Continue Reading Practical Considerations under FIDIC Contracts in Light of COVID-19

Since our last update, a little over a month ago, many major arbitral institutions have updated their guidance regarding COVID-19 in light of the continuing impact of the pandemic on ongoing proceedings.  Below we have included updated guidance from major arbitral institutions and expanded the chart to include a number of new institutions.  Thirteen major arbitral institutions[i] also issued a joint statement regarding “Arbitration and COVID-19.”[ii]  The statement encouraged parties and arbitrators to work together to mitigate the effects of COVID‑19 on proceedings while still ensuring fairness.
Continue Reading Major Arbitral Institutions Update Guidance Regarding COVID-19

The global health pandemic is a crisis affecting the health and well-being of our citizens, and a financial crisis of unknowable breadth and duration. We are all in crisis to one degree or another and trustees of private trusts face conditions and decisions once unthinkable. Trustees will be called upon to make the most difficult decisions of their tenures, including investments, management of trust assets, cost measures and decisions about distributions to beneficiaries.
Continue Reading Guidance for Trustees During COVID-19 Pandemic

International arbitration often equals international travel for both counsel, witnesses, and arbitrators.  But with the new reality of travel restrictions, “shelter in place” orders, remote work, and restrictions on gathering, in person hearings, especially among persons from different nations, may not be feasible, at least in the short term, and maybe longer.
Continue Reading The Impact of COVID-19 on International Arbitration Hearings

International arbitration is becoming an increasingly relevant forum for the resolution of intellectual property (“IP”) disputes. This should not be a surprise given multi-country licensing of patents, trademarks and trade secrets, as well as broader market forces such as globalization, digitalization, and the Internet. In a global economy, intellectual property rights (“IPRs”) are often a company’s most valuable assets. The ability to exploit, protect and enforce IPRs on a cross-border level is thus critical. As with other types of cross-border disputes, international arbitration provides an attractive forum for the resolution of disputes over IPRs.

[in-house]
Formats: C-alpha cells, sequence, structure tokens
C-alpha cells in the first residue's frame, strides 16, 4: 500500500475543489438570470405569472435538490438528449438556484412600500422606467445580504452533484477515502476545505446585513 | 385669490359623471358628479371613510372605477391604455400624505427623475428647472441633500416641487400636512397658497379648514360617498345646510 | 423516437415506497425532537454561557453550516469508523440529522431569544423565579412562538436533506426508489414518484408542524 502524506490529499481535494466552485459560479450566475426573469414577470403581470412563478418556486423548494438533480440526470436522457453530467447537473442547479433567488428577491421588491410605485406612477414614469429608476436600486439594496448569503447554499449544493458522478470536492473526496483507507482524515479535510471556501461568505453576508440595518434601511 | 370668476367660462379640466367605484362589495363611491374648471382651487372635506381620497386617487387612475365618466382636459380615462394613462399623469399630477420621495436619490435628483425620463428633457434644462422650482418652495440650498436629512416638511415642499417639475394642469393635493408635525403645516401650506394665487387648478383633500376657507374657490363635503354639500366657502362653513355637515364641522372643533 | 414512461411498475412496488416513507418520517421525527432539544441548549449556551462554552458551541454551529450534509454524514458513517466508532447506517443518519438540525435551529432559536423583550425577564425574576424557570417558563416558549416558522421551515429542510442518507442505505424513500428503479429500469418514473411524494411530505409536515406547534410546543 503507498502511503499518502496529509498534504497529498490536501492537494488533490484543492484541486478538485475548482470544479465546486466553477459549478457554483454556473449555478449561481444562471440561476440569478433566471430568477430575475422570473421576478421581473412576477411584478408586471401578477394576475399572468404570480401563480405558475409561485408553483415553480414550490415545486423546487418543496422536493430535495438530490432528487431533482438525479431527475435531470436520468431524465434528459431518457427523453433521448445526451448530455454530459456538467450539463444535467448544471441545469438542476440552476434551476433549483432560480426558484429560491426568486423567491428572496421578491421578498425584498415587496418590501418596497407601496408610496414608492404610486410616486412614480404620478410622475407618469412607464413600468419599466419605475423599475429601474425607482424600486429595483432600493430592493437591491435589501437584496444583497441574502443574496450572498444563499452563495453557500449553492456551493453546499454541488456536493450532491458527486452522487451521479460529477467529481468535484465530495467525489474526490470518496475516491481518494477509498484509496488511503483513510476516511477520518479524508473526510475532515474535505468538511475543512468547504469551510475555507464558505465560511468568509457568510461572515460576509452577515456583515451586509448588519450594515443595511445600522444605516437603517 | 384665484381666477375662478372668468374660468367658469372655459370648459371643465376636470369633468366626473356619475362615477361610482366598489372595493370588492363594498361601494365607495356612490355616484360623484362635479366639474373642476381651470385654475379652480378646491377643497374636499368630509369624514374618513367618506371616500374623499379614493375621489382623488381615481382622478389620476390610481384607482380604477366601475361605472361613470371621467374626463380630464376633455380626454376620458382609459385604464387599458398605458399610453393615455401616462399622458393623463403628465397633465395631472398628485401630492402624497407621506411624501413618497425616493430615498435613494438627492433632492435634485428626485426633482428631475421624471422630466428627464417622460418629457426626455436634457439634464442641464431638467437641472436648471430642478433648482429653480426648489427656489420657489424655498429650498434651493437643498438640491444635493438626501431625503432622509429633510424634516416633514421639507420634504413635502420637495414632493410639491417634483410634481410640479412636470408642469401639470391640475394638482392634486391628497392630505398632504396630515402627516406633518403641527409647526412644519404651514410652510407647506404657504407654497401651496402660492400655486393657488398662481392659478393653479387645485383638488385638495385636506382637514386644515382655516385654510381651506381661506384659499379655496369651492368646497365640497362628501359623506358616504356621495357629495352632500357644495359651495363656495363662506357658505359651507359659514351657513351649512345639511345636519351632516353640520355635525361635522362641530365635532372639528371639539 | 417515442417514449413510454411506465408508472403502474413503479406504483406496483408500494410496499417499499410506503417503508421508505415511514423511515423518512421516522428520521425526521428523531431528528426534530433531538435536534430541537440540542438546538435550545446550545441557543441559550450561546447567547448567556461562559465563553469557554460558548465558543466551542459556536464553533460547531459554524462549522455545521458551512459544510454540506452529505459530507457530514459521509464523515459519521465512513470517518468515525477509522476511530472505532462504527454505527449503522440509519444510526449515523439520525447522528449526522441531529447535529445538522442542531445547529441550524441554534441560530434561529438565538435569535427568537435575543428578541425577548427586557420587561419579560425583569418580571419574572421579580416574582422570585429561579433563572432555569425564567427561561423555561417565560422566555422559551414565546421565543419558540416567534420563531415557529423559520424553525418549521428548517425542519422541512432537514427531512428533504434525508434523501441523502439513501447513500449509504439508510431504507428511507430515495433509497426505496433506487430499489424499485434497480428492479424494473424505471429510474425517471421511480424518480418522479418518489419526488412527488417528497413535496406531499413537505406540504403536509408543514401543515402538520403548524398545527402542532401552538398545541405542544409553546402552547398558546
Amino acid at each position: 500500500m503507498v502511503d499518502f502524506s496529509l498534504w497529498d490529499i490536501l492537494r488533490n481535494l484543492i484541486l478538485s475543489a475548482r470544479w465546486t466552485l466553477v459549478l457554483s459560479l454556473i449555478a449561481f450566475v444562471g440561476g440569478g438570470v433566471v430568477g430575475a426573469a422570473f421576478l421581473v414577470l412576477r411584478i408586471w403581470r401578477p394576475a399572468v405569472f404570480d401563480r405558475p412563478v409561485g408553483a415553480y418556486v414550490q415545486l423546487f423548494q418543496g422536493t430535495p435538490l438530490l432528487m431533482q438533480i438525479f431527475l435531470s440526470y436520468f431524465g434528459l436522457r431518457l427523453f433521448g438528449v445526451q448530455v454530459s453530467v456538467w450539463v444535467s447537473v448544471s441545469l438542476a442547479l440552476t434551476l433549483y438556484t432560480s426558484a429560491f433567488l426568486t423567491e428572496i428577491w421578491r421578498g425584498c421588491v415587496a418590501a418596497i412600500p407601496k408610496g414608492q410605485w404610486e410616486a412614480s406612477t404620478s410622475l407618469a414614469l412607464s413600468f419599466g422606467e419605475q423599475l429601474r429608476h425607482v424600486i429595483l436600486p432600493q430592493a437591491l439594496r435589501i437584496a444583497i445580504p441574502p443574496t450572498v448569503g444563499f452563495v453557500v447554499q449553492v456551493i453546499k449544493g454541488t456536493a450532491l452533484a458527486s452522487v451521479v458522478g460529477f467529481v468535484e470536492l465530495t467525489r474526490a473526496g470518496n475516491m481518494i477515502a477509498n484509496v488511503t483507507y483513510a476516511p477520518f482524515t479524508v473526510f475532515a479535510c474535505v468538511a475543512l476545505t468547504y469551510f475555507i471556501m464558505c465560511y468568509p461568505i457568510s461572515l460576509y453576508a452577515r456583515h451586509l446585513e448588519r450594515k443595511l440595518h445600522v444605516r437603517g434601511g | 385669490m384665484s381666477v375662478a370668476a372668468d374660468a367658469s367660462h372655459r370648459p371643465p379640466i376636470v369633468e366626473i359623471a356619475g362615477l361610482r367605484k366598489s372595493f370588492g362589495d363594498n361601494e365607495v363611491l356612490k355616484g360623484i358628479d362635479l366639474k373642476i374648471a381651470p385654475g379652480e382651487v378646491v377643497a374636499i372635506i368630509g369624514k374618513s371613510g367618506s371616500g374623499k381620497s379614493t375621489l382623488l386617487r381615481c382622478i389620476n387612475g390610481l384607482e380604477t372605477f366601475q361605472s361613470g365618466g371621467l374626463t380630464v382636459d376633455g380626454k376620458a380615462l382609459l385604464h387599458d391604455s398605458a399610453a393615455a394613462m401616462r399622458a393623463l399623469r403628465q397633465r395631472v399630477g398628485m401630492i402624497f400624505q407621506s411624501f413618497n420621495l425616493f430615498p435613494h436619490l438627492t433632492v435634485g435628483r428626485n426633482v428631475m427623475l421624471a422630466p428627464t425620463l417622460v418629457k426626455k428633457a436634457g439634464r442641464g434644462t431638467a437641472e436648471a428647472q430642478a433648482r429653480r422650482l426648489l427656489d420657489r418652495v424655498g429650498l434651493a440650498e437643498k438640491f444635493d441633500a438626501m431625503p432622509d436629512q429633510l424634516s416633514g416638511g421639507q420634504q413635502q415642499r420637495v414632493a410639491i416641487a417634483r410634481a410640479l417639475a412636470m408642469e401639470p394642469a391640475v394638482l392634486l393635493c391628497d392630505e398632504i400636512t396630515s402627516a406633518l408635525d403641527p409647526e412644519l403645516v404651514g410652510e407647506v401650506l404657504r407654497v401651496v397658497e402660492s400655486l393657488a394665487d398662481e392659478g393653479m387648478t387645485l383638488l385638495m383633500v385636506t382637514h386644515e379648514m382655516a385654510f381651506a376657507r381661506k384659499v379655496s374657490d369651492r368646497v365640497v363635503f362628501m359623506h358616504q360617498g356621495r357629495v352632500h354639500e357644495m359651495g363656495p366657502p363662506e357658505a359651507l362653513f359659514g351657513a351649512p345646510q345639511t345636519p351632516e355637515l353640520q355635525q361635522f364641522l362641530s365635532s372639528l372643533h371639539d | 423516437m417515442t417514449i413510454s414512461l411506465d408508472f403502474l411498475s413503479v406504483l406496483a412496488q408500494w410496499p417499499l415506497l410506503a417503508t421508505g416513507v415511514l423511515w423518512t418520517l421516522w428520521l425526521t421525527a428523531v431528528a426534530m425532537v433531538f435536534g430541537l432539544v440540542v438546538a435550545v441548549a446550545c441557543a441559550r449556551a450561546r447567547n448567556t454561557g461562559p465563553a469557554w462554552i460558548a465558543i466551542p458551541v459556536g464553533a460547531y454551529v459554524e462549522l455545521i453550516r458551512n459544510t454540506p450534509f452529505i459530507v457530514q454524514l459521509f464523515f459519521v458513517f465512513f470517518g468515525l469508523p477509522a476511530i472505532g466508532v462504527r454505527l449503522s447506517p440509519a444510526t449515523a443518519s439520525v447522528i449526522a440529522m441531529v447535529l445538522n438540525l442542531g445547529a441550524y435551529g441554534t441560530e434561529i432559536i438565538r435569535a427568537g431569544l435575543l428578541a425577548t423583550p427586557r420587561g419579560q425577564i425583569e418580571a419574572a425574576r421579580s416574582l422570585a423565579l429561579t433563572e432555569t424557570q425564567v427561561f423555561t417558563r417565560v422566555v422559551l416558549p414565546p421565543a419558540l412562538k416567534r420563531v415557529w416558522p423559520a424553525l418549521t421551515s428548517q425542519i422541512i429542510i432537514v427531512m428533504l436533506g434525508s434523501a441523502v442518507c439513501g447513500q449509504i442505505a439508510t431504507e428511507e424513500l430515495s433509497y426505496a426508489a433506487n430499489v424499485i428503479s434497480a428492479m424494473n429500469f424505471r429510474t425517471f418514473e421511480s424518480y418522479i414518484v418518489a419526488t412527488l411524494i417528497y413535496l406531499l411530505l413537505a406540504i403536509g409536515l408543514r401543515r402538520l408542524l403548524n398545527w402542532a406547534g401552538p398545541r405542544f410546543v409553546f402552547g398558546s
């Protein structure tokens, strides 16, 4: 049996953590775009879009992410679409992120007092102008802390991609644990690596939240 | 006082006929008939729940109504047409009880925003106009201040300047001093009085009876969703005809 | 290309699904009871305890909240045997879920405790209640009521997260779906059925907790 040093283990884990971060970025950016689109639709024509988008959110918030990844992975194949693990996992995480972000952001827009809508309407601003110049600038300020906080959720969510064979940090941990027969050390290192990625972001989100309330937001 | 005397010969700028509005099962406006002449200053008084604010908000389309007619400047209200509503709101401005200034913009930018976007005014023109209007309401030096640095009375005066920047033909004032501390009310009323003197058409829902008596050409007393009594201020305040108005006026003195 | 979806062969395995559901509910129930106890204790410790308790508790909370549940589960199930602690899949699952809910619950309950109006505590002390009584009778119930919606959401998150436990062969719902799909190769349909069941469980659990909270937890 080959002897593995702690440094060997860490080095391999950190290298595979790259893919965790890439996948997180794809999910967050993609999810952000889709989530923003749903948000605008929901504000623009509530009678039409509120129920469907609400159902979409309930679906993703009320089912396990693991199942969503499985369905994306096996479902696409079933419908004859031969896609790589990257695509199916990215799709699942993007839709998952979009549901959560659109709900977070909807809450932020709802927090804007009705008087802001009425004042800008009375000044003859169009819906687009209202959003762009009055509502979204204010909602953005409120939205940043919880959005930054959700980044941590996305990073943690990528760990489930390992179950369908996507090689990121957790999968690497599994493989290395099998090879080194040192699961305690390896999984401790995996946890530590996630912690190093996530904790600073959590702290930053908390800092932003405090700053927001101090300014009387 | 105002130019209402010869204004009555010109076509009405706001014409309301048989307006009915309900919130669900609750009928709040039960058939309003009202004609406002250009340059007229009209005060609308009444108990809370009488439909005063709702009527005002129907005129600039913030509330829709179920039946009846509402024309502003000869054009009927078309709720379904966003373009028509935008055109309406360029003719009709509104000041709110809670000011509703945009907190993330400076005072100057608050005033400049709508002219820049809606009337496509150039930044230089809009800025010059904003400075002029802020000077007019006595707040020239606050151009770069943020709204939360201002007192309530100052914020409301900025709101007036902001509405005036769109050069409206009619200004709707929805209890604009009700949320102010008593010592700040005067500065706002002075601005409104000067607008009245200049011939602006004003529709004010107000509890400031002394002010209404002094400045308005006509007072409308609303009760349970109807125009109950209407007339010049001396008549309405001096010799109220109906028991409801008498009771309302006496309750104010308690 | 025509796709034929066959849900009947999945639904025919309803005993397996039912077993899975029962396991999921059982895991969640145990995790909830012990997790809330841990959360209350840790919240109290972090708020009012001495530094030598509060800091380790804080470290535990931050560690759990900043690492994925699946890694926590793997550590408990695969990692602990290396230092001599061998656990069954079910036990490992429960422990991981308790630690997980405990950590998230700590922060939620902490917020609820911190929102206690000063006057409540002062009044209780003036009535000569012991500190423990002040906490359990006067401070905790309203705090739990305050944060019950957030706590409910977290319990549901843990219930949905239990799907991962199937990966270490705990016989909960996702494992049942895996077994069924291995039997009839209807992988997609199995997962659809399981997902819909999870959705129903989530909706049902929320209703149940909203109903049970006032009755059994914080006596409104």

Continue Reading The Growing Importance of International Arbitration for Intellectual Property Disputes

The International Council for Commercial Arbitration (ICCA) and the International Bar Association (IBA) have established a Joint Task Force on Data Protection in International Arbitration Proceedings. The task force will develop guidance for arbitration professionals with regard to data protection in arbitration proceedings. This guidance, which is expected to be published for comment later this year or in early 2020, aims provide practical guidance on the potential impact of data protection principles. In particular, it will recommend how information and evidence subject to the European Union’s General Data Protection Regulation (“GDPR”) is to be handled in international arbitration proceedings.
Continue Reading GDPR and International Arbitration at a Crossroad

In order to minimize the risk of litigation arising from investments in the United States, sovereign wealth funds (“SWFs”) should take care to avoid inadvertent or unnecessary waiver of sovereign immunity–before they establish operational or investment management presence in the United States.

SWFs generally benefit from sovereign immunity in the United States under the Foreign Sovereign Immunities Act (“FSIA”). As an agency or instrumentality of foreign state, they are generally entitled to immunity from the jurisdiction of the U.S. courts. However, an SWF may lose or limit its sovereign immunity where the SWF: (1) is involved in “commercial activities” in
Continue Reading Sovereign Wealth Funds – Preserving Sovereign Immunity

When asked why they choose to resolve their disputes through international arbitration, parties often identify confidentiality as an important factor. While the parties may think their arbitration is confidential, in many cases, the proceeding is merely private. In the context of arbitration, privacy and confidentiality are not necessarily the same. Privacy means that arbitration proceedings are not open to the public, but privacy does not preclude the parties from disclosing the proceedings to third parties. Confidentiality, by contrast, means the parties (and the arbitrators) may not disclose the proceedings to third parties or the public, including evidence, written submissions, arbitral
Continue Reading Privacy And Confidentiality Are Siblings, Not Twins